The Ministry of Interior has rebuffed a joint statement by roughly 70 NGOs demanding the release of three Mother Nature activists who have been charged with plotting and insulting the King.

In response to the June 23 joint statement, the ministry detailed the history of Mother Nature Cambodia, an environmental watchdog it dissolved on September 15, 2017, at the request of the organisation leader dated August 23, 2017.

The ministry said the activists – Sun Ratha, Yim Leanghy and Ly Chandaravuth – had taken refuge under the label of Mother Nature Cambodia to commit illegal activities.

The trio were arrested and sent to the Phnom Penh Municipal Court on June 19 and a day later were charged with conspiracy and insulting the King.

“Mother Nature Cambodia does not exist [as an organisation] and no longer has the legal capacity to carry out its work in the Kingdom.

“However, with the support of Alejandro Gonzalez-Davidson, a Spaniard who was expelled from Cambodia by the interior ministry on February 23, 2015, these three acted to ‘incite disunity and abuse the Constitution with the intention of causing social insecurity and affecting national stability, and thus the relevant authorities needed to take action in accordance with the laws in force.”

On June 22, a group of around 70 NGOs issued a joint statement denouncing actions taken by the authorities and municipal court against the three activists. They alleged that it was part of a “targeted” and outrageous persecution of frontline environmental defenders and grassroots activists by the government.

The civil society groups have called on the authorities to stop imprisoning activists and to start heeding the calls of youths who they said are on the frontlines documenting the risks Cambodia faces from natural resource exploitation and environmental degradation.

“Advocating for human rights and demanding that the authorities protect the environment are not crimes and jailing the country’s future generation of environmental defenders imperils us all,” they said.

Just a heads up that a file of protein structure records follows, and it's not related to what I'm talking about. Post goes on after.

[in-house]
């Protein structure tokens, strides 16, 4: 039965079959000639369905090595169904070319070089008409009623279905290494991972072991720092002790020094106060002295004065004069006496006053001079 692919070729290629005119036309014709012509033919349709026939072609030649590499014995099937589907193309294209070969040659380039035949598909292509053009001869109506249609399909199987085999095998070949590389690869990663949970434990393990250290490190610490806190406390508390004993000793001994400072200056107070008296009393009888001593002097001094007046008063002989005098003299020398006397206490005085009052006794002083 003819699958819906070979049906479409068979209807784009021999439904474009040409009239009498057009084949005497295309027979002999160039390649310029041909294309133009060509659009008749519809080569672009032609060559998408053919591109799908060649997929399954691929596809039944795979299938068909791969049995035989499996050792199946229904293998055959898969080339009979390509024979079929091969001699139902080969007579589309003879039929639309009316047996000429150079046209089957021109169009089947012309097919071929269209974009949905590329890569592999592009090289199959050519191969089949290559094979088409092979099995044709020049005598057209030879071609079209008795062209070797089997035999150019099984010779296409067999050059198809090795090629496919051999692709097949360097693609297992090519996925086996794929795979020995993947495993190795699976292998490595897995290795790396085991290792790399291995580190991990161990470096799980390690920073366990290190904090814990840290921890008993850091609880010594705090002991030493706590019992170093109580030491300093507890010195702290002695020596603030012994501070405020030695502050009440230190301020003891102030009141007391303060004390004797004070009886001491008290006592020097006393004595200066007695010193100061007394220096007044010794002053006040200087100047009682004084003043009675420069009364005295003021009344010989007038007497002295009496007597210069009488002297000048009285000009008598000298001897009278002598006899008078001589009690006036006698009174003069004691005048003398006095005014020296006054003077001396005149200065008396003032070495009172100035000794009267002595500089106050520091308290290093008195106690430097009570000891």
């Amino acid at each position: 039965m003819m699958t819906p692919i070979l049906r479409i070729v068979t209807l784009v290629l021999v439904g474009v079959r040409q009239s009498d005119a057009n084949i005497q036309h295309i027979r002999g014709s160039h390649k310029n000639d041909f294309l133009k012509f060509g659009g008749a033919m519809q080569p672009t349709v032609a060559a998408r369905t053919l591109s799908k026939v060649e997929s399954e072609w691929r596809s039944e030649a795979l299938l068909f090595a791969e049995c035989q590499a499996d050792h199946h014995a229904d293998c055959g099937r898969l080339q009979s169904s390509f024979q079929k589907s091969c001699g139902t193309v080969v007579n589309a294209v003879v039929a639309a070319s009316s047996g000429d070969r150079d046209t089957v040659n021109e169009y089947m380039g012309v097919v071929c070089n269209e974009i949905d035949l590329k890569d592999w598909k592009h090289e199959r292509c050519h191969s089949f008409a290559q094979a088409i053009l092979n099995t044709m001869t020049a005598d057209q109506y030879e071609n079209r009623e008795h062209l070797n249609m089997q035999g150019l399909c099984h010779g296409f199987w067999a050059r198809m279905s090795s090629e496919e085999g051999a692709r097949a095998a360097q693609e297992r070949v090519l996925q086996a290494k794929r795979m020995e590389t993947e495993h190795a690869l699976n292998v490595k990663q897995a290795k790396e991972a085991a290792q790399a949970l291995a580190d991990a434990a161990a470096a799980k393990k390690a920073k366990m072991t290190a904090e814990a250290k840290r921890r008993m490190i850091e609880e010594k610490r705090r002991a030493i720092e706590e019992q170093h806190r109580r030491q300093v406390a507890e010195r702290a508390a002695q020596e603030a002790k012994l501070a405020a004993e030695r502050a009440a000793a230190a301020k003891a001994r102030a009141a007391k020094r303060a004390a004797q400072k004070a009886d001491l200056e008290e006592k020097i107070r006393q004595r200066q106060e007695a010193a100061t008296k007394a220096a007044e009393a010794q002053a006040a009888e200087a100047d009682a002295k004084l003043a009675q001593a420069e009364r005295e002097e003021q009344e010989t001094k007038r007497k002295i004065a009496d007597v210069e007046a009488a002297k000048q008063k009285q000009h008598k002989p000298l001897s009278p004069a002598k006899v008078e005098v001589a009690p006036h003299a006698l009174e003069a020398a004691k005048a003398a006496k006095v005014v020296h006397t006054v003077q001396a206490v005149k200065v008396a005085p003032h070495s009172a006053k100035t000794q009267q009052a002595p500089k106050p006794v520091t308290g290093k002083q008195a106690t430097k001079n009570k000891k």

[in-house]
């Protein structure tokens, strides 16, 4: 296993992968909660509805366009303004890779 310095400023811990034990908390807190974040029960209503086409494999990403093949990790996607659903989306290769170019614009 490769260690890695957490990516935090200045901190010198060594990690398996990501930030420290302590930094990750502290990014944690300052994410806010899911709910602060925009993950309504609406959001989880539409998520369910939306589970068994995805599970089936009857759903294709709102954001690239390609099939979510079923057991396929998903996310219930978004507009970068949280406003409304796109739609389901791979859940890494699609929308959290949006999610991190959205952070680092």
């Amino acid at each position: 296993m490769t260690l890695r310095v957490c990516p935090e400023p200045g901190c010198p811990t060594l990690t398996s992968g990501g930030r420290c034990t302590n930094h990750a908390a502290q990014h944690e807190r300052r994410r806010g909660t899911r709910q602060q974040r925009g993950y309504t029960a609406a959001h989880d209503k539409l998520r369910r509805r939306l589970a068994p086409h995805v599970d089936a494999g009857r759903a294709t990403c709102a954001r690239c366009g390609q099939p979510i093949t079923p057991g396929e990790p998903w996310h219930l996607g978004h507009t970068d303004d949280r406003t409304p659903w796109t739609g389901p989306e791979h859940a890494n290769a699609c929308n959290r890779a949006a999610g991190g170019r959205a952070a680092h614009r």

The joint statement said Ratha and Chandaravuth were arrested on Phnom Penh’s riverside along with Seth Chhivlimeng, who was later released. It said the three were only documenting runoff from drainpipes along the river.

At the same time, Koh Thom district authorities in Kandal province summoned environmental activist Yim Leanghy for questioning and then detained him before transferring him to Phnom Penh.

The whereabouts of the four activists were not made public for at least 24 hours after their initial arrest, putting undue stress on their families and depriving them access to prompt legal counsel, the NGOs said.

Ratha, Chandaravuth and Leanghy were then brought to the Phnom Penh Municipal Court and questioned by the prosecutor on June 19 and then charged on June 20 with conspiracy and insulting the King. The news of their detention, the NGOs said, was leaked to the media even before they were conveyed to their lawyers. They said this further undermined the activists’ right to a fair trial.

The NGOs requested that the authorities release the activists and drop all charges against them. “We, the undersigned community and civil society groups, demand the immediate release of the arrested environmental activists, the dropping of all charges, and a halt to the relentless repression and persecution of the environmental movement,” said their joint statement.

However, the interior ministry said that based on video evidence seized on May 14, Gonzalez-Davidson chaired an online meeting with the three activists where he used insulting words against the King and the head of the government.

The ministry further stated that the activist’s actions in the past were not done for the cause of loyalty to the protection of natural resources and the environment, but rather embedded with malicious tactics aimed at inciting unrest, mobilising forces to revolt and creating chaos in the country.

The ministry also cited the activists’ confessions to the judicial police as legal basis for the charges.

“They did act under the label of the Mother Nature environmental movement, but in truth they want an uprising to overthrow the government in a manner that is contrary to the principles of the multi-party liberal democracy enshrined in the Cambodian Constitution,” it said.